Sydney motorists seem to be a bit rowdy, with more than a few UTE signs in Sydney being ignored, with the NSW government fully aware of the fact, and taking advantage of that.
Back in 2015, the NSW local government managed to raise a whopping $223M from speeding fines alone, with a vast majority of that coming from fixed speed traps, instead of police bookings. Data handled by the newspaper, The Guardian, shows that the highest gains, and, most offenders, are the drivers in Sydney’s Eastern and Western suburbs.
The figures from the government shows that the number of fines , keeping track of the drivers fined and their postcode. These figures were then adjusted to determine to number of fines per driver based on area, which was then used to discover the postcodes that have the most instances of drivers being fined for speeding.
There’s more than just the behaviour of drivers which lead to the frequency of speeding fines. Other factors such as the availability of public transport, distribution and density of speed camera traps, location of police units and checkpoint, and proximity to major roads, all have impact on the number and frequency of fines given to drivers.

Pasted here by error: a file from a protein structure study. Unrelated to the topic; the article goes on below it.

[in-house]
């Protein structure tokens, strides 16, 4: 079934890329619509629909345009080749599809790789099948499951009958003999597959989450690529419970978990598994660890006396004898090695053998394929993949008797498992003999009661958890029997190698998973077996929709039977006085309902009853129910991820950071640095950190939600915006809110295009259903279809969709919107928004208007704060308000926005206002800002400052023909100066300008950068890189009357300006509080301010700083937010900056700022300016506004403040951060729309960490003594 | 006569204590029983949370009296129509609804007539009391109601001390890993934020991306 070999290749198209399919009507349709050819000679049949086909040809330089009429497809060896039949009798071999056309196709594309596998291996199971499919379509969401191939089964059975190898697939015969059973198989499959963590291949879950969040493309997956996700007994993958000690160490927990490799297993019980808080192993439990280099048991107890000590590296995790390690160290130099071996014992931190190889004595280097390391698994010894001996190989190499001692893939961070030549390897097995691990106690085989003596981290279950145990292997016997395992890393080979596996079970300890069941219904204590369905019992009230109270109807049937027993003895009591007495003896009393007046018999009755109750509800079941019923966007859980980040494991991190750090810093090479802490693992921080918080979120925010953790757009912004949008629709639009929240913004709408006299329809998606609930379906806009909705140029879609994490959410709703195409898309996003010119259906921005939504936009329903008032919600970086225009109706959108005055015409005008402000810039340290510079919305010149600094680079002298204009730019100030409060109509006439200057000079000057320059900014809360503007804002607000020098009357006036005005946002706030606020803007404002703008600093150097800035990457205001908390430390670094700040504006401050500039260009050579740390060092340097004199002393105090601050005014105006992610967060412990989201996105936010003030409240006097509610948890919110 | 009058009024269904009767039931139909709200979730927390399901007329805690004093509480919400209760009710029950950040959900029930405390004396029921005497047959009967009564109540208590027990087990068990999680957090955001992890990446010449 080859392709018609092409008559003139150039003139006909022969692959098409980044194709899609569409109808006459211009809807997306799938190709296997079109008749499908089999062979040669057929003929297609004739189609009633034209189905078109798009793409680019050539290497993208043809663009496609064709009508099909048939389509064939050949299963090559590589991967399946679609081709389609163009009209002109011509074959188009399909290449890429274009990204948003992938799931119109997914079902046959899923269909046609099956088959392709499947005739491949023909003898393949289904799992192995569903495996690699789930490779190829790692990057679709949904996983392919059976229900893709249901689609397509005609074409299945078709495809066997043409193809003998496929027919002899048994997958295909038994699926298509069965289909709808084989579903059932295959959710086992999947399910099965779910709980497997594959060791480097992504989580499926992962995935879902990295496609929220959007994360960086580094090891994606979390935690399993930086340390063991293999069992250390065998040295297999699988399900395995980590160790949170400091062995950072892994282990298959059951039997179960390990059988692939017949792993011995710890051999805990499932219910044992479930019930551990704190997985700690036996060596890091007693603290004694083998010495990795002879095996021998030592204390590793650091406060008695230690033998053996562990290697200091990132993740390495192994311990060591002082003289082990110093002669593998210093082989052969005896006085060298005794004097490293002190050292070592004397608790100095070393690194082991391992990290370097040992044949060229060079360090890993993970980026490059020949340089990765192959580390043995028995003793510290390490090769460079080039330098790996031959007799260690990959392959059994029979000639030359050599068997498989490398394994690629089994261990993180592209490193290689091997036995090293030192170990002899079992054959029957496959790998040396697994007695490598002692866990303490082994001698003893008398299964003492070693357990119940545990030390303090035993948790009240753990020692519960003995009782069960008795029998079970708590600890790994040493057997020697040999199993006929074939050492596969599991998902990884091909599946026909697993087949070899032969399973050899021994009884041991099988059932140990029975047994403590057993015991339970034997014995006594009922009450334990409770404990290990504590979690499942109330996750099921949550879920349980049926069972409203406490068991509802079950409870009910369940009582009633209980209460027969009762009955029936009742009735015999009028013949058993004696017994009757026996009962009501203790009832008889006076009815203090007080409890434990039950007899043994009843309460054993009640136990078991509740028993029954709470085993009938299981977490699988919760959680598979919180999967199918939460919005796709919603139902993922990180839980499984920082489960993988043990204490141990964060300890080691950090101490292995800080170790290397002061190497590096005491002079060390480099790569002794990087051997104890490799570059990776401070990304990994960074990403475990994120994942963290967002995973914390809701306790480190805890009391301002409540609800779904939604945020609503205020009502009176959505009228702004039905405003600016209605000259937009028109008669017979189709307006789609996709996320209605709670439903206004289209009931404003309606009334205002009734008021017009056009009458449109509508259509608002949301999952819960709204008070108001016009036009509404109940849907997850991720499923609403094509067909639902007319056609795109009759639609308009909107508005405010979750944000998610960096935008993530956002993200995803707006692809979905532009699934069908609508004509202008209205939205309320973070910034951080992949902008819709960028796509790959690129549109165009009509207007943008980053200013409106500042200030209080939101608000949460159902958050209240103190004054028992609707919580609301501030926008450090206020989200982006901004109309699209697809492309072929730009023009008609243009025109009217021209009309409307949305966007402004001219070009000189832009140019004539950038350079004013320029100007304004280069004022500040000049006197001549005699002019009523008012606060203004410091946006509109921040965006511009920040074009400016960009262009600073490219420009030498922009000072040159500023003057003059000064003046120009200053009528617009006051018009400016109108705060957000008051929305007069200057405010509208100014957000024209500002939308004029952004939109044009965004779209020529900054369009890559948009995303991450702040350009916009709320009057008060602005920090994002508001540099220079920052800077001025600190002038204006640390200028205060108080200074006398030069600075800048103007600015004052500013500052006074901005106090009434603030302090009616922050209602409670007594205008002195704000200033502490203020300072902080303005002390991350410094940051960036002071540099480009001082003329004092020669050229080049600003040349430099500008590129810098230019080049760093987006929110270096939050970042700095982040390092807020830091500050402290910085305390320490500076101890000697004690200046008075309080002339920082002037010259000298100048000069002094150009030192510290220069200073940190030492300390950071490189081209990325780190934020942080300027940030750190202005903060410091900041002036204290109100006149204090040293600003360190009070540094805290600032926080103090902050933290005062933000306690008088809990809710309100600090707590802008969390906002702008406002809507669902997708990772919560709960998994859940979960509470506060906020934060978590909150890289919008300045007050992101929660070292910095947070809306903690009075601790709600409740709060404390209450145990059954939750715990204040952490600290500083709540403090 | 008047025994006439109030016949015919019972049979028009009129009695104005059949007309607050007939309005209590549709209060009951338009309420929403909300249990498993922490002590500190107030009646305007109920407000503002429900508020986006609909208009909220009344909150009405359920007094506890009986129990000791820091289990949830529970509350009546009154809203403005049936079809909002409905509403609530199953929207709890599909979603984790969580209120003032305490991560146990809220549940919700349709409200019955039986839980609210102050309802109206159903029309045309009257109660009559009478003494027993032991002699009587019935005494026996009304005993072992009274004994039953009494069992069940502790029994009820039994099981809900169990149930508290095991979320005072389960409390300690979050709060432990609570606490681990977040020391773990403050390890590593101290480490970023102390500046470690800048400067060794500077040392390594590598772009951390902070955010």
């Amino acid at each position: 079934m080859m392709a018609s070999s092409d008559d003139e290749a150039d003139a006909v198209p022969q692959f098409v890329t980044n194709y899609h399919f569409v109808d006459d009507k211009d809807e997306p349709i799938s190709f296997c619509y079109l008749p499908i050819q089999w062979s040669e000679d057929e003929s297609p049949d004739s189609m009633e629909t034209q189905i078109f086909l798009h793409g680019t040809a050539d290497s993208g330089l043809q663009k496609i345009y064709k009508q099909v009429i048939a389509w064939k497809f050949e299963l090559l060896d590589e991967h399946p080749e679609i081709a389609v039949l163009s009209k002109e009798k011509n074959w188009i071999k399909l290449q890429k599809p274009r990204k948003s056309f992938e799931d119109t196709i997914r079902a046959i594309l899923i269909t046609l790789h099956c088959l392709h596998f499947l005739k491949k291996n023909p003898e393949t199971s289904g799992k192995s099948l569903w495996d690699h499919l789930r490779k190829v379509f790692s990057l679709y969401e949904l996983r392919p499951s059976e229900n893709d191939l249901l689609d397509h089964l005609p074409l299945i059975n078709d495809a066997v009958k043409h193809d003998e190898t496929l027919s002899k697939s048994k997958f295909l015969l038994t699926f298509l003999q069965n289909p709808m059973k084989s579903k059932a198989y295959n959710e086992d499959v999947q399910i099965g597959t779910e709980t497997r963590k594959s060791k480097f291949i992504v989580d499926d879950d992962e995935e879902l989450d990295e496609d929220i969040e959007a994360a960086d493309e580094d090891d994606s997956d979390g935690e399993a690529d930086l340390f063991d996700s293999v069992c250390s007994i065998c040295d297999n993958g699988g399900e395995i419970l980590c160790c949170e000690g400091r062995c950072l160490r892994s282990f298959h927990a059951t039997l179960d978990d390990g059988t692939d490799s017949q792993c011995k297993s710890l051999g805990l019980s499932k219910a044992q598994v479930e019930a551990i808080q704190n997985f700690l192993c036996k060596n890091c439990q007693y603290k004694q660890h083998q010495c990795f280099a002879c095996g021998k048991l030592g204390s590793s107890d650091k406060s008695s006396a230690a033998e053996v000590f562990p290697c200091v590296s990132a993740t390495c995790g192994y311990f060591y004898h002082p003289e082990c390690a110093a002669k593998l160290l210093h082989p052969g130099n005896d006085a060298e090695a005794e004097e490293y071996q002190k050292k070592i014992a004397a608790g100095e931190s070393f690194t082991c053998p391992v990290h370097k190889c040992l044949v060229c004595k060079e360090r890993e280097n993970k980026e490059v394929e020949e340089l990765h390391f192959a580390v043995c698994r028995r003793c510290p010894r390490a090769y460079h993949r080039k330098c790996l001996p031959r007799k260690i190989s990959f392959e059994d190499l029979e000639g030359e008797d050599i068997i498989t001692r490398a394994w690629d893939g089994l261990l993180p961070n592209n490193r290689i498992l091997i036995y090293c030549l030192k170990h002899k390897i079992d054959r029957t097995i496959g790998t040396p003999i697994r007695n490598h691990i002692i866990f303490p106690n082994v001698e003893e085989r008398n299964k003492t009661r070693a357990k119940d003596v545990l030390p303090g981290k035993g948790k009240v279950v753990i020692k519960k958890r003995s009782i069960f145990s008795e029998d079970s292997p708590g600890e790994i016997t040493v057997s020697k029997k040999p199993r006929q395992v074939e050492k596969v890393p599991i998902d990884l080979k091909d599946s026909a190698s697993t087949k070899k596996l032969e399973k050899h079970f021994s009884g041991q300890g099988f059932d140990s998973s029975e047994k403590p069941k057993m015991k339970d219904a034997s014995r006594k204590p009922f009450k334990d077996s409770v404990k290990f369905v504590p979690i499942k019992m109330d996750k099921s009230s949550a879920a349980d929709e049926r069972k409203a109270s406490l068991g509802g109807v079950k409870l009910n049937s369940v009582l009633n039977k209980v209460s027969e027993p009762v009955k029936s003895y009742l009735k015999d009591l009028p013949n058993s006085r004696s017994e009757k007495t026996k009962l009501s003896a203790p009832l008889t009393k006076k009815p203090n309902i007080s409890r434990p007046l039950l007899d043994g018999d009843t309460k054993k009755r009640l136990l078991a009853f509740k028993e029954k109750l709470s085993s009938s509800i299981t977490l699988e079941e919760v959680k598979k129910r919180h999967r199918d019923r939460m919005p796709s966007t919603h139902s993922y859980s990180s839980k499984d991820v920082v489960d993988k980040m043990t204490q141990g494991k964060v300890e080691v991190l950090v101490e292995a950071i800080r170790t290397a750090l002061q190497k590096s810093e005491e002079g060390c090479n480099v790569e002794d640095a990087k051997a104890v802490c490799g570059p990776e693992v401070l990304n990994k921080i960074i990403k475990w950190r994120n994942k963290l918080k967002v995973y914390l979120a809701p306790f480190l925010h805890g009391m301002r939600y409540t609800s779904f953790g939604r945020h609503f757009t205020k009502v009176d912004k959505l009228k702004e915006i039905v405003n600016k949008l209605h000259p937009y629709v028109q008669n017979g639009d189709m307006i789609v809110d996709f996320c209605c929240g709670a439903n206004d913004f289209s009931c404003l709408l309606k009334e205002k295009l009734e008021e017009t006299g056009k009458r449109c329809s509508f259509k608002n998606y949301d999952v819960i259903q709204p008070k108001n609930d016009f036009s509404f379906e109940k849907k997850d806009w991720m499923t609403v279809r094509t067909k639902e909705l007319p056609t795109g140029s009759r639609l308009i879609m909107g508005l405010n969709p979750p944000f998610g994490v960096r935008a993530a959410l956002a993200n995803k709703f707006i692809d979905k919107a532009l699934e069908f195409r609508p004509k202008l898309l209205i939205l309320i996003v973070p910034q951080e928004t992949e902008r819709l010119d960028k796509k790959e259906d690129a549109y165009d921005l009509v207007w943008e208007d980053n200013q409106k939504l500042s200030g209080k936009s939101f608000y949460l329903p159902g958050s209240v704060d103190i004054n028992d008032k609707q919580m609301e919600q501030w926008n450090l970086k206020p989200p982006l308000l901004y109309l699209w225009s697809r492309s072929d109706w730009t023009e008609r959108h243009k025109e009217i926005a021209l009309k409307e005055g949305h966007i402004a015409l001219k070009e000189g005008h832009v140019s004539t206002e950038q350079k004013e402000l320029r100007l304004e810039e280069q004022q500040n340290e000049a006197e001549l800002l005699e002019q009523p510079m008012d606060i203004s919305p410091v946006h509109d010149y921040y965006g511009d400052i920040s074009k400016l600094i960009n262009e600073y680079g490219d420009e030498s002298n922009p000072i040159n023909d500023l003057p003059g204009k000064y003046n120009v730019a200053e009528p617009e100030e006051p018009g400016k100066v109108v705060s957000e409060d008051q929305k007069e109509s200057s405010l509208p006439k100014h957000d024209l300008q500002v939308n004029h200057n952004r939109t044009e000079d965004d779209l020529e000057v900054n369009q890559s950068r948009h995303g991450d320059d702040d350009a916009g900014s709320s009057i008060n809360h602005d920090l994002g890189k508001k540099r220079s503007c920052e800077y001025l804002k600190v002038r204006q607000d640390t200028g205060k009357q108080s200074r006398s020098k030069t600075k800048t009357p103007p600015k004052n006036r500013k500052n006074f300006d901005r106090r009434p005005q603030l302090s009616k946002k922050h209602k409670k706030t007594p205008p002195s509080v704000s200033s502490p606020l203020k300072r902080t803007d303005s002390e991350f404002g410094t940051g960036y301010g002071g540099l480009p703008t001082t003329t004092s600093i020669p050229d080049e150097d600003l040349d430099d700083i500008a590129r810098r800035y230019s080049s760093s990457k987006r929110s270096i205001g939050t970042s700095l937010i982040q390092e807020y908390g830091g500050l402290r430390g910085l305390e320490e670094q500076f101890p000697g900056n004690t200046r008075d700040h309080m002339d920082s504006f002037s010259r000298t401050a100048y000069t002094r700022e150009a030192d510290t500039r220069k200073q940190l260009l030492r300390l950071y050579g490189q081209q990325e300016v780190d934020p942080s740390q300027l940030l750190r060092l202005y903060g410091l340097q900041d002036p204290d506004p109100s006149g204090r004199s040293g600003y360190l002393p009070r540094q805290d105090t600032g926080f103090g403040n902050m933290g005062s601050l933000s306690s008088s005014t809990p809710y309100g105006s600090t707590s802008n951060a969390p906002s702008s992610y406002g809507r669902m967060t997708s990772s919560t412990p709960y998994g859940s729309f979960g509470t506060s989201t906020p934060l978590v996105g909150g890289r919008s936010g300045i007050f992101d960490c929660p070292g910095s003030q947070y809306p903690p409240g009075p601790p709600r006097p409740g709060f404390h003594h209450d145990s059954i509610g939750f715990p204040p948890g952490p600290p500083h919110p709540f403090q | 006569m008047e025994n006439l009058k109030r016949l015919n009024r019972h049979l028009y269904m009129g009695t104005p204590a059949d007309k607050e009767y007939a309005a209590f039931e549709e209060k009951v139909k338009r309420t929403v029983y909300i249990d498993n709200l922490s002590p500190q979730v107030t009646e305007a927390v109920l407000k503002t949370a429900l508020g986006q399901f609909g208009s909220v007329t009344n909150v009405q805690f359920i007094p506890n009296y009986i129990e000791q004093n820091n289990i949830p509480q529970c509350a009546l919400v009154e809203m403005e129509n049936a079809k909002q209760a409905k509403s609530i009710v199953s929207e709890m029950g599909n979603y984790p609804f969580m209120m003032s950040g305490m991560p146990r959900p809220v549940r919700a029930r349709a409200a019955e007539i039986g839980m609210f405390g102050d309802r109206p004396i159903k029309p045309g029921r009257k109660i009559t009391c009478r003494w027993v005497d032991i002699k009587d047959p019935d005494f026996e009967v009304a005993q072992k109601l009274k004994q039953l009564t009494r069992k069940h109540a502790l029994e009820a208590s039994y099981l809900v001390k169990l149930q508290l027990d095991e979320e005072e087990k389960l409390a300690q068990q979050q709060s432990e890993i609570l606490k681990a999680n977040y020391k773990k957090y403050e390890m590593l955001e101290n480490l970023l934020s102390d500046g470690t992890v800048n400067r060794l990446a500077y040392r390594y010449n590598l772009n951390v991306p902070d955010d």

In terms of fines and UTE signs in Sydney being ignored, the five suburbs in the state with the most speeding fines are Sydney CBD, Western Sydney’s Silverwater, Eastern Sydney’s Double Bay, Inner-Eastern’s Ultimo, and the West’s Auburn.
In 2015, the 20 suburbs with the most speeding fines:
|· Alexandria (2015)||· Sydney (2000)||· Silverwater (2128)||· Double Bay (2028)||· Ultimo (2007)|
|· Auburn (2144)||· Yennora, Guilford (2161)||· Granville (2142)||· Merrylands (2160)||· Bondi Beach (2026)|
|· Woollahra (2025)||· Waterloo (2017)||· Parramatta (2150)||· Greenacre (219)||· Bondi Junction (2022)|
|· Lakemba (2195)||· Coogee (2034)||· Villawood (2163)||· Bankstown (2200)||· Rhodes (2138)|
Statewide, the NSW government 2015 acquired 5% more fines from 2014 to 2015, from AU$212M to approximately $223M, with the majority coming from speed camera fines, which increased by 6% from AU$151M to approximately $160M. The total number of fines issued increased in accordance with the increase of drivers at the same time frame, which went up by 2% to 791,429.
Regional areas on average charged higher for fines, with the highest average value (per postcode) sitting at $558 in 2015.